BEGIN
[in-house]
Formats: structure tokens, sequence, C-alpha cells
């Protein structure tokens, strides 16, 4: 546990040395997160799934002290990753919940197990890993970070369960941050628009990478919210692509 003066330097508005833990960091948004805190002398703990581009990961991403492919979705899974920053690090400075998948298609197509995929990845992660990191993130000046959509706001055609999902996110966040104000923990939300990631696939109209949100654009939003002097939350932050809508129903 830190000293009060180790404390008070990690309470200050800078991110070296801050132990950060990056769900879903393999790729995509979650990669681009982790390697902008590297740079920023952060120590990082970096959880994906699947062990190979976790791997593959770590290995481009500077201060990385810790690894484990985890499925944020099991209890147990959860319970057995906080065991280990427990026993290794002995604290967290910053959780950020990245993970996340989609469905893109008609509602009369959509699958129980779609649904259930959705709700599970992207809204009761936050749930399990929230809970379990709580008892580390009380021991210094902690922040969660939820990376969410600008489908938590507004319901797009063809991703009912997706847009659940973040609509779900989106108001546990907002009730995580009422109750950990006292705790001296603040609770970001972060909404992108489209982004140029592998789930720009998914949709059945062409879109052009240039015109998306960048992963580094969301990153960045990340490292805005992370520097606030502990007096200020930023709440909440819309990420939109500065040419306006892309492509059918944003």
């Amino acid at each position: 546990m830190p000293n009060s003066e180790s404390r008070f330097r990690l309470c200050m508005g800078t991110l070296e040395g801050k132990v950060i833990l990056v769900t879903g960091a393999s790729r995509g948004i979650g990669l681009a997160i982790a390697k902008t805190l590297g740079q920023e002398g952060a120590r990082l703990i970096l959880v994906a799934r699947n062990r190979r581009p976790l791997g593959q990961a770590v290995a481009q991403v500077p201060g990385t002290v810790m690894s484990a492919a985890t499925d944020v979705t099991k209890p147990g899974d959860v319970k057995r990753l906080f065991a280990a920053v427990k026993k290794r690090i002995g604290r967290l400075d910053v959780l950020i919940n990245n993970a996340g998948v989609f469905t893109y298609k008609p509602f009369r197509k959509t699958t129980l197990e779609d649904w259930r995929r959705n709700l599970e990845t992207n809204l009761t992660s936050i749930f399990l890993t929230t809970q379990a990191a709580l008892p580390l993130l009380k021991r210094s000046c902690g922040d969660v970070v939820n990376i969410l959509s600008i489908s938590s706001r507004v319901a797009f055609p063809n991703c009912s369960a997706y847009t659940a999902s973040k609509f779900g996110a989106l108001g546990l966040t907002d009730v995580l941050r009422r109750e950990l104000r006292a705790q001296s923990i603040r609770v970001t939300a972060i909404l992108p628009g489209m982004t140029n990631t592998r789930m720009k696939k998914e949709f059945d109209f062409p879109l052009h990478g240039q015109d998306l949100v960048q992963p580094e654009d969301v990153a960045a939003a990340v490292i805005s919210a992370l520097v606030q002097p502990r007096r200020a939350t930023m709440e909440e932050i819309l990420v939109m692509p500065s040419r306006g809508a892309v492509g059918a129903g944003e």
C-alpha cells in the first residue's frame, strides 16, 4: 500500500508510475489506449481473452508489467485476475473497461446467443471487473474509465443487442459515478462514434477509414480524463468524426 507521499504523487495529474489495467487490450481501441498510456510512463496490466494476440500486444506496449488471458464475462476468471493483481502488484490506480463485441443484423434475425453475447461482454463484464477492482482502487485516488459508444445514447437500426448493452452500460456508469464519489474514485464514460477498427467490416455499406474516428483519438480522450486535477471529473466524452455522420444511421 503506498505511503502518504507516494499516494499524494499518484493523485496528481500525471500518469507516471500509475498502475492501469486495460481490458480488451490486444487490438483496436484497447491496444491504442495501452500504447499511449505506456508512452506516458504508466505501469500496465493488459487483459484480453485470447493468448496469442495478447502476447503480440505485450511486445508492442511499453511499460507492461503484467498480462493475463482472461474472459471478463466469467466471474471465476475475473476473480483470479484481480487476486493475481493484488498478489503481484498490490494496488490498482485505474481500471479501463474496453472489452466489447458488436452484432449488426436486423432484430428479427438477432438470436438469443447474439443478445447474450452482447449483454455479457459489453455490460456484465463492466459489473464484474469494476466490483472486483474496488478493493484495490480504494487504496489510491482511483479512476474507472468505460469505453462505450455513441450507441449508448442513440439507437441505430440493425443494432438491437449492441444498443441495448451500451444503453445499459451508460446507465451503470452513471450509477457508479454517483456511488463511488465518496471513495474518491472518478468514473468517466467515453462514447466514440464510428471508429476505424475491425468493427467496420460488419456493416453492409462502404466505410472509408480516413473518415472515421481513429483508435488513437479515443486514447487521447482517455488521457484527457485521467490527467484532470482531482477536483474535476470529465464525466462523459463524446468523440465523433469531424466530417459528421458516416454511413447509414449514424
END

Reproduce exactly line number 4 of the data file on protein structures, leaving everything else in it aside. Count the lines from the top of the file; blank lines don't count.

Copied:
């Amino acid at each position: 546990m830190p000293n009060s003066e180790s404390r008070f330097r990690l309470c200050m508005g800078t991110l070296e040395g801050k132990v950060i833990l990056v769900t879903g960091a393999s790729r995509g948004i979650g990669l681009a997160i982790a390697k902008t805190l590297g740079q920023e002398g952060a120590r990082l703990i970096l959880v994906a799934r699947n062990r190979r581009p976790l791997g593959q990961a770590v290995a481009q991403v500077p201060g990385t002290v810790m690894s484990a492919a985890t499925d944020v979705t099991k209890p147990g899974d959860v319970k057995r990753l906080f065991a280990a920053v427990k026993k290794r690090i002995g604290r967290l400075d910053v959780l950020i919940n990245n993970a996340g998948v989609f469905t893109y298609k008609p509602f009369r197509k959509t699958t129980l197990e779609d649904w259930r995929r959705n709700l599970e990845t992207n809204l009761t992660s936050i749930f399990l890993t929230t809970q379990a990191a709580l008892p580390l993130l009380k021991r210094s000046c902690g922040d969660v970070v939820n990376i969410l959509s600008i489908s938590s706001r507004v319901a797009f055609p063809n991703c009912s369960a997706y847009t659940a999902s973040k609509f779900g996110a989106l108001g546990l966040t907002d009730v995580l941050r009422r109750e950990l104000r006292a705790q001296s923990i603040r609770v970001t939300a972060i909404l992108p628009g489209m982004t140029n990631t592998r789930m720009k696939k998914e949709f059945d109209f062409p879109l052009h990478g240039q015109d998306l949100v960048q992963p580094e654009d969301v990153a960045a939003a990340v490292i805005s919210a992370l520097v606030q002097p502990r007096r200020a939350t930023m709440e909440e932050i819309l990420v939109m692509p500065s040419r306006g809508a892309v492509g059918a129903g944003e």